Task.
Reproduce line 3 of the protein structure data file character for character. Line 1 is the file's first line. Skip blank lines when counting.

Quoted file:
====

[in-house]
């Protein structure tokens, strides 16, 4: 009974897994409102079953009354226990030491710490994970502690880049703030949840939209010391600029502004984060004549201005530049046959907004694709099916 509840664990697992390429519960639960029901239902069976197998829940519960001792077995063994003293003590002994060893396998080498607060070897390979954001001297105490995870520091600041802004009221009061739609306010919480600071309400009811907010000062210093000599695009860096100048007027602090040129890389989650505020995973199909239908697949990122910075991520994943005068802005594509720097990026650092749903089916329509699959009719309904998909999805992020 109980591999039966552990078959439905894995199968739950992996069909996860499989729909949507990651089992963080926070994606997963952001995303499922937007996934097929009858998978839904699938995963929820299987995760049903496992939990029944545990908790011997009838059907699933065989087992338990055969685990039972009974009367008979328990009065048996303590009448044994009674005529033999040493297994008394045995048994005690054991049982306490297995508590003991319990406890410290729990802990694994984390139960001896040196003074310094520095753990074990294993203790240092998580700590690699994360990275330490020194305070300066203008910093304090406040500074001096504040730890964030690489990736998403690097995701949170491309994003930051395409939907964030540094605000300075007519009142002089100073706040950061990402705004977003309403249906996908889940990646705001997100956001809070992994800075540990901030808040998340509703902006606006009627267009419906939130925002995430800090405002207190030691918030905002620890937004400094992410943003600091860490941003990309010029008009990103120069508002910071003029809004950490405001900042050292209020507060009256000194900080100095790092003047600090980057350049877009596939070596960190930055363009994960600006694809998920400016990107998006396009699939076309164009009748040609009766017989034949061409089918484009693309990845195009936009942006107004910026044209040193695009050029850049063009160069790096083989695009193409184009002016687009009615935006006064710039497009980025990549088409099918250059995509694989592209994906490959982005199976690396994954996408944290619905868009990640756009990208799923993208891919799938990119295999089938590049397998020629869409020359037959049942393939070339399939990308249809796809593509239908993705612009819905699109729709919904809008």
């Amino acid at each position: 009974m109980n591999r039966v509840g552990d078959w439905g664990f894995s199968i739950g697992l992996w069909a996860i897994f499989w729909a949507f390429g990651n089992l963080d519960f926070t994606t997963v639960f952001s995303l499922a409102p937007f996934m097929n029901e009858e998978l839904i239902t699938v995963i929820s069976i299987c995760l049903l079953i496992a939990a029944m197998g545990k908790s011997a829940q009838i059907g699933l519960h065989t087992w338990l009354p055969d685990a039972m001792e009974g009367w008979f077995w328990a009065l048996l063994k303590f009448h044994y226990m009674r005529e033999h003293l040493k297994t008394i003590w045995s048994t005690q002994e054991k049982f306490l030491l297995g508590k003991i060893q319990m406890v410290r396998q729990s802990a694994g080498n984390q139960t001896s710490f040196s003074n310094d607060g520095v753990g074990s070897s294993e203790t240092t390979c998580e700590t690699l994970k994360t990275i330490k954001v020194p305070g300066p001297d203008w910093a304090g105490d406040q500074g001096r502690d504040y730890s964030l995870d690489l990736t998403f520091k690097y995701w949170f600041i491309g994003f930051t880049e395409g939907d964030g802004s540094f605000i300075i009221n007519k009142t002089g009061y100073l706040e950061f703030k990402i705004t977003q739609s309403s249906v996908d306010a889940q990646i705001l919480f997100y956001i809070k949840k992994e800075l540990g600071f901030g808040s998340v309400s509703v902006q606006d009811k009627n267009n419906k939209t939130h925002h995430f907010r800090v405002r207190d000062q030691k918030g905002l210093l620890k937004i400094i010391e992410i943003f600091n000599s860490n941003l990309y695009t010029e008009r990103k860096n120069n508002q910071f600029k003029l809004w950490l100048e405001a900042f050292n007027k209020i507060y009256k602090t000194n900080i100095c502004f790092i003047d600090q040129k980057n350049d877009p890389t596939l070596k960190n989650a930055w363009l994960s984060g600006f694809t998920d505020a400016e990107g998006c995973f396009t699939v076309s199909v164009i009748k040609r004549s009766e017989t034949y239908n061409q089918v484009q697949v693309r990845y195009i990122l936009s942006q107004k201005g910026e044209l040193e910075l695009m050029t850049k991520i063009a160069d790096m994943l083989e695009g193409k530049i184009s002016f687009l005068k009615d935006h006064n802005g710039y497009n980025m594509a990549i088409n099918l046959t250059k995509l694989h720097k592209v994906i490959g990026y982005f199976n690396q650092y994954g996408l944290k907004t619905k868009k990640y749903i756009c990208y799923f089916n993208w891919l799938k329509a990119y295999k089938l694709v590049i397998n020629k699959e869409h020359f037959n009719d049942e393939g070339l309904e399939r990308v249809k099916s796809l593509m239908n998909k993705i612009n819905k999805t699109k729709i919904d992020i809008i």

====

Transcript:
């Amino acid at each position: 009974m109980n591999r039966v509840g552990d078959w439905g664990f894995s199968i739950g697992l992996w069909a996860i897994f499989w729909a949507f390429g990651n089992l963080d519960f926070t994606t997963v639960f952001s995303l499922a409102p937007f996934m097929n029901e009858e998978l839904i239902t699938v995963i929820s069976i299987c995760l049903l079953i496992a939990a029944m197998g545990k908790s011997a829940q009838i059907g699933l519960h065989t087992w338990l009354p055969d685990a039972m001792e009974g009367w008979f077995w328990a009065l048996l063994k303590f009448h044994y226990m009674r005529e033999h003293l040493k297994t008394i003590w045995s048994t005690q002994e054991k049982f306490l030491l297995g508590k003991i060893q319990m406890v410290r396998q729990s802990a694994g080498n984390q139960t001896s710490f040196s003074n310094d607060g520095v753990g074990s070897s294993e203790t240092t390979c998580e700590t690699l994970k994360t990275i330490k954001v020194p305070g300066p001297d203008w910093a304090g105490d406040q500074g001096r502690d504040y730890s964030l995870d690489l990736t998403f520091k690097y995701w949170f600041i491309g994003f930051t880049e395409g939907d964030g802004s540094f605000i300075i009221n007519k009142t002089g009061y100073l706040e950061f703030k990402i705004t977003q739609s309403s249906v996908d306010a889940q990646i705001l919480f997100y956001i809070k949840k992994e800075l540990g600071f901030g808040s998340v309400s509703v902006q606006d009811k009627n267009n419906k939209t939130h925002h995430f907010r800090v405002r207190d000062q030691k918030g905002l210093l620890k937004i400094i010391e992410i943003f600091n000599s860490n941003l990309y695009t010029e008009r990103k860096n120069n508002q910071f600029k003029l809004w950490l100048e405001a900042f050292n007027k209020i507060y009256k602090t000194n900080i100095c502004f790092i003047d600090q040129k980057n350049d877009p890389t596939l070596k960190n989650a930055w363009l994960s984060g600006f694809t998920d505020a400016e990107g998006c995973f396009t699939v076309s199909v164009i009748k040609r004549s009766e017989t034949y239908n061409q089918v484009q697949v693309r990845y195009i990122l936009s942006q107004k201005g910026e044209l040193e910075l695009m050029t850049k991520i063009a160069d790096m994943l083989e695009g193409k530049i184009s002016f687009l005068k009615d935006h006064n802005g710039y497009n980025m594509a990549i088409n099918l046959t250059k995509l694989h720097k592209v994906i490959g990026y982005f199976n690396q650092y994954g996408l944290k907004t619905k868009k990640y749903i756009c990208y799923f089916n993208w891919l799938k329509a990119y295999k089938l694709v590049i397998n020629k699959e869409h020359f037959n009719d049942e393939g070339l309904e399939r990308v249809k099916s796809l593509m239908n998909k993705i612009n819905k999805t699109k729709i919904d992020i809008i």